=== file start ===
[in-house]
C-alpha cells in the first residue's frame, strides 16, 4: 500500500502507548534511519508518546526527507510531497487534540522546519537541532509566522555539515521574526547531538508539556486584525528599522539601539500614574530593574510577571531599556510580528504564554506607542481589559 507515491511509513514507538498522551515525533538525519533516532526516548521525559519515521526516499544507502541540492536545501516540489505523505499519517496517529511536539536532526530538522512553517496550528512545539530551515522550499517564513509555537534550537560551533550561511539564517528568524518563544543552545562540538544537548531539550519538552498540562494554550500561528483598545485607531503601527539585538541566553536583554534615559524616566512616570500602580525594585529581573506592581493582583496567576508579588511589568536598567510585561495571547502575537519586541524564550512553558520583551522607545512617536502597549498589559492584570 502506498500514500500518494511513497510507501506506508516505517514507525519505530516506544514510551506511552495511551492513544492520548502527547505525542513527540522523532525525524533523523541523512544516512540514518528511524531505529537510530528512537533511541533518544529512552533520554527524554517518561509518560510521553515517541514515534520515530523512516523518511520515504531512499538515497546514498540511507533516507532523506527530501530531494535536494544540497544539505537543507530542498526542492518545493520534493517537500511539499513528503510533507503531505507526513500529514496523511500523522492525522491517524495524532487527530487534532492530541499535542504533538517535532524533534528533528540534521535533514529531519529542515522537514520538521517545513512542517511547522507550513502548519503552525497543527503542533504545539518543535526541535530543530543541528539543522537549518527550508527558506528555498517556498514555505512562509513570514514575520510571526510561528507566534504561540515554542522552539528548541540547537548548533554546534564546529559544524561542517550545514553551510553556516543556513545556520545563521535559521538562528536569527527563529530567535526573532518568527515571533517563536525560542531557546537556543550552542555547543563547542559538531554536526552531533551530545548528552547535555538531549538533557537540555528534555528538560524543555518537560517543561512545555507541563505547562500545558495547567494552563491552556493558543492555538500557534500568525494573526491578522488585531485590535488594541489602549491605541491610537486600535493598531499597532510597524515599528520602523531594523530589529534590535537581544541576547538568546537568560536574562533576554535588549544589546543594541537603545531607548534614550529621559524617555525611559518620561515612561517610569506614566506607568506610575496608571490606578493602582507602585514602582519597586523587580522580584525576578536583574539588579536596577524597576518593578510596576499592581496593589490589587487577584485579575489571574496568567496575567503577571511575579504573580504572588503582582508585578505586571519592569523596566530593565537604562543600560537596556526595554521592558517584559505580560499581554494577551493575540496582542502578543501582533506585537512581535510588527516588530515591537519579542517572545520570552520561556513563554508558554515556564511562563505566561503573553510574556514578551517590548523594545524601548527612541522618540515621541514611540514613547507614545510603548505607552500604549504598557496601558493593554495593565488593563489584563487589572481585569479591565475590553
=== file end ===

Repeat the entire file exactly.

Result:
[in-house]
C-alpha cells in the first residue's frame, strides 16, 4: 500500500502507548534511519508518546526527507510531497487534540522546519537541532509566522555539515521574526547531538508539556486584525528599522539601539500614574530593574510577571531599556510580528504564554506607542481589559 507515491511509513514507538498522551515525533538525519533516532526516548521525559519515521526516499544507502541540492536545501516540489505523505499519517496517529511536539536532526530538522512553517496550528512545539530551515522550499517564513509555537534550537560551533550561511539564517528568524518563544543552545562540538544537548531539550519538552498540562494554550500561528483598545485607531503601527539585538541566553536583554534615559524616566512616570500602580525594585529581573506592581493582583496567576508579588511589568536598567510585561495571547502575537519586541524564550512553558520583551522607545512617536502597549498589559492584570 502506498500514500500518494511513497510507501506506508516505517514507525519505530516506544514510551506511552495511551492513544492520548502527547505525542513527540522523532525525524533523523541523512544516512540514518528511524531505529537510530528512537533511541533518544529512552533520554527524554517518561509518560510521553515517541514515534520515530523512516523518511520515504531512499538515497546514498540511507533516507532523506527530501530531494535536494544540497544539505537543507530542498526542492518545493520534493517537500511539499513528503510533507503531505507526513500529514496523511500523522492525522491517524495524532487527530487534532492530541499535542504533538517535532524533534528533528540534521535533514529531519529542515522537514520538521517545513512542517511547522507550513502548519503552525497543527503542533504545539518543535526541535530543530543541528539543522537549518527550508527558506528555498517556498514555505512562509513570514514575520510571526510561528507566534504561540515554542522552539528548541540547537548548533554546534564546529559544524561542517550545514553551510553556516543556513545556520545563521535559521538562528536569527527563529530567535526573532518568527515571533517563536525560542531557546537556543550552542555547543563547542559538531554536526552531533551530545548528552547535555538531549538533557537540555528534555528538560524543555518537560517543561512545555507541563505547562500545558495547567494552563491552556493558543492555538500557534500568525494573526491578522488585531485590535488594541489602549491605541491610537486600535493598531499597532510597524515599528520602523531594523530589529534590535537581544541576547538568546537568560536574562533576554535588549544589546543594541537603545531607548534614550529621559524617555525611559518620561515612561517610569506614566506607568506610575496608571490606578493602582507602585514602582519597586523587580522580584525576578536583574539588579536596577524597576518593578510596576499592581496593589490589587487577584485579575489571574496568567496575567503577571511575579504573580504572588503582582508585578505586571519592569523596566530593565537604562543600560537596556526595554521592558517584559505580560499581554494577551493575540496582542502578543501582533506585537512581535510588527516588530515591537519579542517572545520570552520561556513563554508558554515556564511562563505566561503573553510574556514578551517590548523594545524601548527612541522618540515621541514611540514613547507614545510603548505607552500604549504598557496601558493593554495593565488593563489584563487589572481585569479591565475590553